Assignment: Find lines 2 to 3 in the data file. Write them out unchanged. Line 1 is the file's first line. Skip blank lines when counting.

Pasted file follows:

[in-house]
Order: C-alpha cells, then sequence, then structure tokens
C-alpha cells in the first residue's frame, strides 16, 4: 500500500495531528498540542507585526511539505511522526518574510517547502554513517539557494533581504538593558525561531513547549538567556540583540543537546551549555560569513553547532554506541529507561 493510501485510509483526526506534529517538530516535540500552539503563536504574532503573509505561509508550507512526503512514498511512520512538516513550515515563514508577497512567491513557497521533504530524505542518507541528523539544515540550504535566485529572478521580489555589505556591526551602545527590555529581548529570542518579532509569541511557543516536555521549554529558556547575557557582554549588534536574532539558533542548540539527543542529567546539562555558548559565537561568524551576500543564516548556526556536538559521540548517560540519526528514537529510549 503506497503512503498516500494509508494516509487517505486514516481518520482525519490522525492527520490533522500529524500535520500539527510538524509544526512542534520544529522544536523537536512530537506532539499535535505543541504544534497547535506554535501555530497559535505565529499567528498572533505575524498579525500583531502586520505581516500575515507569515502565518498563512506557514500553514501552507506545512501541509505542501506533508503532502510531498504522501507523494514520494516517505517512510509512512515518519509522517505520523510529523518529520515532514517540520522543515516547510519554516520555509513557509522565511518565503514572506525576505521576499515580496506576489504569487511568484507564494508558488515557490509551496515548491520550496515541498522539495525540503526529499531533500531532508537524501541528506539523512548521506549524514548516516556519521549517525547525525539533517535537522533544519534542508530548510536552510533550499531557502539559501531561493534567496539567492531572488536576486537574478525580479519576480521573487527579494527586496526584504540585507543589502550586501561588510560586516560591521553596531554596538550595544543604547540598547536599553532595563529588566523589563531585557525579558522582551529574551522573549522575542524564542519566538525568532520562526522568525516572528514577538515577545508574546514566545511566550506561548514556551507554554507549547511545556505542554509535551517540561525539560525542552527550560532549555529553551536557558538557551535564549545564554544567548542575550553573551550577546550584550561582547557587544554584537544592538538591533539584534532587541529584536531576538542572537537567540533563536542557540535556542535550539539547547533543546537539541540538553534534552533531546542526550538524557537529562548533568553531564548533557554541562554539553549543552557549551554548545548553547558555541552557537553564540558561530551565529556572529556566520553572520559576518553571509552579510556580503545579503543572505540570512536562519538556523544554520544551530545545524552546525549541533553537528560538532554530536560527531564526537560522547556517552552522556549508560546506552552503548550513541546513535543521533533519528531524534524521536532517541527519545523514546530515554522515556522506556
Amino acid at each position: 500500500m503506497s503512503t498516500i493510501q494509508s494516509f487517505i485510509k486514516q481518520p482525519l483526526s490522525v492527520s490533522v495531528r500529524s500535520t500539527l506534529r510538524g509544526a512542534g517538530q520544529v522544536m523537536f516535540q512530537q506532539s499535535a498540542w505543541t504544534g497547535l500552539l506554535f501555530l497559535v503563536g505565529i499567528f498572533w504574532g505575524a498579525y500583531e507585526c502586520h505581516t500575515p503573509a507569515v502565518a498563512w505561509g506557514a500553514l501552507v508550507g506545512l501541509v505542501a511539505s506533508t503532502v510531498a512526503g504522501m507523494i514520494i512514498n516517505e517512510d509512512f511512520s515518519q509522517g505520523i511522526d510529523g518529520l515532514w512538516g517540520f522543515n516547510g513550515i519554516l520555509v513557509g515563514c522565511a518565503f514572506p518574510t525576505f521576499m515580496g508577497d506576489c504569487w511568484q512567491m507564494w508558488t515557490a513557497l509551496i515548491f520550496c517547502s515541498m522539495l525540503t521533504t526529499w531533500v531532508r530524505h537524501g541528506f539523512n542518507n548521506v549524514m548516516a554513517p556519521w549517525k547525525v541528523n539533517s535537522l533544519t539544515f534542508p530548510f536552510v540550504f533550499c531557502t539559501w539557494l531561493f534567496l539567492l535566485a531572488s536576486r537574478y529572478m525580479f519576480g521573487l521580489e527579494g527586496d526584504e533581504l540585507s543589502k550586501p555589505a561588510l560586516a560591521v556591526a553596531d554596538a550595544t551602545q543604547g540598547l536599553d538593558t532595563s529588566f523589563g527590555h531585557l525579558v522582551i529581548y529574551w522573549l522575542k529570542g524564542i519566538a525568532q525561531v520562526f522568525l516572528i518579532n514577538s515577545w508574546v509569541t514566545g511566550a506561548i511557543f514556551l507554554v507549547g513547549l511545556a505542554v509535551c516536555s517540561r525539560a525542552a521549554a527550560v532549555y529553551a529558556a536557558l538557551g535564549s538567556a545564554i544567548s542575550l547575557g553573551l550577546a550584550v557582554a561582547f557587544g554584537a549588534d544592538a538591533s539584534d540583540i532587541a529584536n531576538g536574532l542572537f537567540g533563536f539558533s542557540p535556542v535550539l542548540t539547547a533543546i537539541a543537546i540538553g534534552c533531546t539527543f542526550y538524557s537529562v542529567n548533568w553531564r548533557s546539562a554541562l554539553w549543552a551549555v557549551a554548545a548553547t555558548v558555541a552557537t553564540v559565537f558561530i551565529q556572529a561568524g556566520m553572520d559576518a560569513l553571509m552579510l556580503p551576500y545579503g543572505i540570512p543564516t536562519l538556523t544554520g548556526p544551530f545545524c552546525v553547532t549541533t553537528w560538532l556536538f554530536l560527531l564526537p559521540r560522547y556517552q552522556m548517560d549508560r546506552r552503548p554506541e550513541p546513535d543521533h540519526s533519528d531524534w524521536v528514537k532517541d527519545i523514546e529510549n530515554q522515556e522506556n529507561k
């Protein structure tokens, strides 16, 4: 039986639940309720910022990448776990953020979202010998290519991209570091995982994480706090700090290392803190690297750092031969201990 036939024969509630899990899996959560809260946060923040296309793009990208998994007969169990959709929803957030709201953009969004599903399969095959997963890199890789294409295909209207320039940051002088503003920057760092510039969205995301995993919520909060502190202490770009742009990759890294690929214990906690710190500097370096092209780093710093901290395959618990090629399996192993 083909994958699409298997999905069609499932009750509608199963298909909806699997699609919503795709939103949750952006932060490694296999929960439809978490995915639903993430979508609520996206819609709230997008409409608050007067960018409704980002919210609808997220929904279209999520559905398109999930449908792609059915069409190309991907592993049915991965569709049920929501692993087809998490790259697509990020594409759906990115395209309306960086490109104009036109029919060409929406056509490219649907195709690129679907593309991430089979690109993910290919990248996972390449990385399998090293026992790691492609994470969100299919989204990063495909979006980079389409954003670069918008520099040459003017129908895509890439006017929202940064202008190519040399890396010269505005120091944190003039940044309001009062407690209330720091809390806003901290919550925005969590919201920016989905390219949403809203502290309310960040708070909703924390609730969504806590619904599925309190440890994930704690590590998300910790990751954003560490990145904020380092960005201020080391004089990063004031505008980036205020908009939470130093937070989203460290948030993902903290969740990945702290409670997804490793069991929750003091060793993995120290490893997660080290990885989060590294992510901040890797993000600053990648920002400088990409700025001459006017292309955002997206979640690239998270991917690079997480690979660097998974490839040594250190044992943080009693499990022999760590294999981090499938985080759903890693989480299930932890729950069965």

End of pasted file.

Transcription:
Order: C-alpha cells, then sequence, then structure tokens
C-alpha cells in the first residue's frame, strides 16, 4: 500500500495531528498540542507585526511539505511522526518574510517547502554513517539557494533581504538593558525561531513547549538567556540583540543537546551549555560569513553547532554506541529507561 493510501485510509483526526506534529517538530516535540500552539503563536504574532503573509505561509508550507512526503512514498511512520512538516513550515515563514508577497512567491513557497521533504530524505542518507541528523539544515540550504535566485529572478521580489555589505556591526551602545527590555529581548529570542518579532509569541511557543516536555521549554529558556547575557557582554549588534536574532539558533542548540539527543542529567546539562555558548559565537561568524551576500543564516548556526556536538559521540548517560540519526528514537529510549 503506497503512503498516500494509508494516509487517505486514516481518520482525519490522525492527520490533522500529524500535520500539527510538524509544526512542534520544529522544536523537536512530537506532539499535535505543541504544534497547535506554535501555530497559535505565529499567528498572533505575524498579525500583531502586520505581516500575515507569515502565518498563512506557514500553514501552507506545512501541509505542501506533508503532502510531498504522501507523494514520494516517505517512510509512512515518519509522517505520523510529523518529520515532514517540520522543515516547510519554516520555509513557509522565511518565503514572506525576505521576499515580496506576489504569487511568484507564494508558488515557490509551496515548491520550496515541498522539495525540503526529499531533500531532508537524501541528506539523512548521506549524514548516516556519521549517525547525525539533517535537522533544519534542508530548510536552510533550499531557502539559501531561493534567496539567492531572488536576486537574478525580479519576480521573487527579494527586496526584504540585507543589502550586501561588510560586516560591521553596531554596538550595544543604547540598547536599553532595563529588566523589563531585557525579558522582551529574551522573549522575542524564542519566538525568532520562526522568525516572528514577538515577545508574546514566545511566550506561548514556551507554554507549547511545556505542554509535551517540561525539560525542552527550560532549555529553551536557558538557551535564549545564554544567548542575550553573551550577546550584550561582547557587544554584537544592538538591533539584534532587541529584536531576538542572537537567540533563536542557540535556542535550539539547547533543546537539541540538553534534552533531546542526550538524557537529562548533568553531564548533557554541562554539553549543552557549551554548545548553547558555541552557537553564540558561530551565529556572529556566520553572520559576518553571509552579510556580503545579503543572505540570512536562519538556523544554520544551530545545524552546525549541533553537528560538532554530536560527531564526537560522547556517552552522556549508560546506552552503548550513541546513535543521533533519528531524534524521536532517541527519545523514546530515554522515556522506556